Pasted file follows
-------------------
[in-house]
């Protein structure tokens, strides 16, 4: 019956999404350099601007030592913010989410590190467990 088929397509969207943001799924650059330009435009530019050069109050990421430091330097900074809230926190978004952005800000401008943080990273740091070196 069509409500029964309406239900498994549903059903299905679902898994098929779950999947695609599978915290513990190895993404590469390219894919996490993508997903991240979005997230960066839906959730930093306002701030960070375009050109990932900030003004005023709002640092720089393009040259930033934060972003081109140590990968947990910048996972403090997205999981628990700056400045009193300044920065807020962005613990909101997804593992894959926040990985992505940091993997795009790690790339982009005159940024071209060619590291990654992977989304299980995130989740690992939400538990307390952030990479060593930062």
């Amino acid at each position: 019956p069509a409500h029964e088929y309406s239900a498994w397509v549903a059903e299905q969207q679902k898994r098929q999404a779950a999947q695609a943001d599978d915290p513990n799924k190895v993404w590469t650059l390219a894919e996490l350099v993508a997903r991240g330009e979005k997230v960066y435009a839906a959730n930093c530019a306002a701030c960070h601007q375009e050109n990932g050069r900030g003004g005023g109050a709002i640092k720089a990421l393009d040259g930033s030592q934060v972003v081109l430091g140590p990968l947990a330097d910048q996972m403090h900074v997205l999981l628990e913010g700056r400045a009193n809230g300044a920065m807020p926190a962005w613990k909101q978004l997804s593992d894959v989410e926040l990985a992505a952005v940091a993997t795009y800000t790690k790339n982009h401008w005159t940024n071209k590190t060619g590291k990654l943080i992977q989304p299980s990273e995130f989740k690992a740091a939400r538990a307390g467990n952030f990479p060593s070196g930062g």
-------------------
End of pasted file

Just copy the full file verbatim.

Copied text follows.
[in-house]
């Protein structure tokens, strides 16, 4: 019956999404350099601007030592913010989410590190467990 088929397509969207943001799924650059330009435009530019050069109050990421430091330097900074809230926190978004952005800000401008943080990273740091070196 069509409500029964309406239900498994549903059903299905679902898994098929779950999947695609599978915290513990190895993404590469390219894919996490993508997903991240979005997230960066839906959730930093306002701030960070375009050109990932900030003004005023709002640092720089393009040259930033934060972003081109140590990968947990910048996972403090997205999981628990700056400045009193300044920065807020962005613990909101997804593992894959926040990985992505940091993997795009790690790339982009005159940024071209060619590291990654992977989304299980995130989740690992939400538990307390952030990479060593930062």
């Amino acid at each position: 019956p069509a409500h029964e088929y309406s239900a498994w397509v549903a059903e299905q969207q679902k898994r098929q999404a779950a999947q695609a943001d599978d915290p513990n799924k190895v993404w590469t650059l390219a894919e996490l350099v993508a997903r991240g330009e979005k997230v960066y435009a839906a959730n930093c530019a306002a701030c960070h601007q375009e050109n990932g050069r900030g003004g005023g109050a709002i640092k720089a990421l393009d040259g930033s030592q934060v972003v081109l430091g140590p990968l947990a330097d910048q996972m403090h900074v997205l999981l628990e913010g700056r400045a009193n809230g300044a920065m807020p926190a962005w613990k909101q978004l997804s593992d894959v989410e926040l990985a992505a952005v940091a993997t795009y800000t790690k790339n982009h401008w005159t940024n071209k590190t060619g590291k990654l943080i992977q989304p299980s990273e995130f989740k690992a740091a939400r538990a307390g467990n952030f990479p060593s070196g930062g």